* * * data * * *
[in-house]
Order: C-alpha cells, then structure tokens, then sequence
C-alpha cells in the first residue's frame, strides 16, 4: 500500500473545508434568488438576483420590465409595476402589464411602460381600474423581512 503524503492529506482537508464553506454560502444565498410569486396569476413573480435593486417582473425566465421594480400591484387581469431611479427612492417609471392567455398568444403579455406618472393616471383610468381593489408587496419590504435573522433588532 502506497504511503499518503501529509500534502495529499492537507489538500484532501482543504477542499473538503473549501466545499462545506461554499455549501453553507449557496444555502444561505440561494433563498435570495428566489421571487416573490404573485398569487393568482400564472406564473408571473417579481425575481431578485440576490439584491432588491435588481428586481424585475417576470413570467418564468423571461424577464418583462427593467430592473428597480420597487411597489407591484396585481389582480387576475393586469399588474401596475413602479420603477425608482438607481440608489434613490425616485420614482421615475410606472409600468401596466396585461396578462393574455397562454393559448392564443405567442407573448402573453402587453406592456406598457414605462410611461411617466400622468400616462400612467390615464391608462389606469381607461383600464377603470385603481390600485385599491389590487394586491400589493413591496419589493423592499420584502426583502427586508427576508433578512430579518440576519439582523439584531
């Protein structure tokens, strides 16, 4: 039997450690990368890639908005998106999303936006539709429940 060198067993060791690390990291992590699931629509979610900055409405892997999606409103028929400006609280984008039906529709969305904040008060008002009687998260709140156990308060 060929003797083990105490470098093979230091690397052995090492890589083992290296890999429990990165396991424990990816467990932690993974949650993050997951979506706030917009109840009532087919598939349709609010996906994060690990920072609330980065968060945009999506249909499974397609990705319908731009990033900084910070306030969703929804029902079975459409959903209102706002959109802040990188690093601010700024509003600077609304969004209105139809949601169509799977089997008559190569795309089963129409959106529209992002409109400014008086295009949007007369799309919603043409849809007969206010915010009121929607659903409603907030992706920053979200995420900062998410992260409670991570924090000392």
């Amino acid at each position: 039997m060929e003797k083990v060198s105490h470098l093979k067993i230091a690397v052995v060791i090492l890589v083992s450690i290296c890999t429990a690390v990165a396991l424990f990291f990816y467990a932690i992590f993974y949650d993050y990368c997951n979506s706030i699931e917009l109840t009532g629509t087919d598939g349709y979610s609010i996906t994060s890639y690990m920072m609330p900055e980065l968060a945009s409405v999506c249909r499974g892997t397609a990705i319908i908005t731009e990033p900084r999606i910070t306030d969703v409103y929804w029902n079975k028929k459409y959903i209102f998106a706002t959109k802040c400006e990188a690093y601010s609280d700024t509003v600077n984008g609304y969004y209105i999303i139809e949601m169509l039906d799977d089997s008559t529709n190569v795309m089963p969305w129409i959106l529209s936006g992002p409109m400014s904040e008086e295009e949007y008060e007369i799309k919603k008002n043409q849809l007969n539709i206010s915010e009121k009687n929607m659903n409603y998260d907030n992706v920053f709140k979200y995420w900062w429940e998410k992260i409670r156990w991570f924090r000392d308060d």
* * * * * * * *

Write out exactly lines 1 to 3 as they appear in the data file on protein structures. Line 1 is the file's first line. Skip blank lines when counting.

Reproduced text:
[in-house]
Order: C-alpha cells, then structure tokens, then sequence
C-alpha cells in the first residue's frame, strides 16, 4: 500500500473545508434568488438576483420590465409595476402589464411602460381600474423581512 503524503492529506482537508464553506454560502444565498410569486396569476413573480435593486417582473425566465421594480400591484387581469431611479427612492417609471392567455398568444403579455406618472393616471383610468381593489408587496419590504435573522433588532 502506497504511503499518503501529509500534502495529499492537507489538500484532501482543504477542499473538503473549501466545499462545506461554499455549501453553507449557496444555502444561505440561494433563498435570495428566489421571487416573490404573485398569487393568482400564472406564473408571473417579481425575481431578485440576490439584491432588491435588481428586481424585475417576470413570467418564468423571461424577464418583462427593467430592473428597480420597487411597489407591484396585481389582480387576475393586469399588474401596475413602479420603477425608482438607481440608489434613490425616485420614482421615475410606472409600468401596466396585461396578462393574455397562454393559448392564443405567442407573448402573453402587453406592456406598457414605462410611461411617466400622468400616462400612467390615464391608462389606469381607461383600464377603470385603481390600485385599491389590487394586491400589493413591496419589493423592499420584502426583502427586508427576508433578512430579518440576519439582523439584531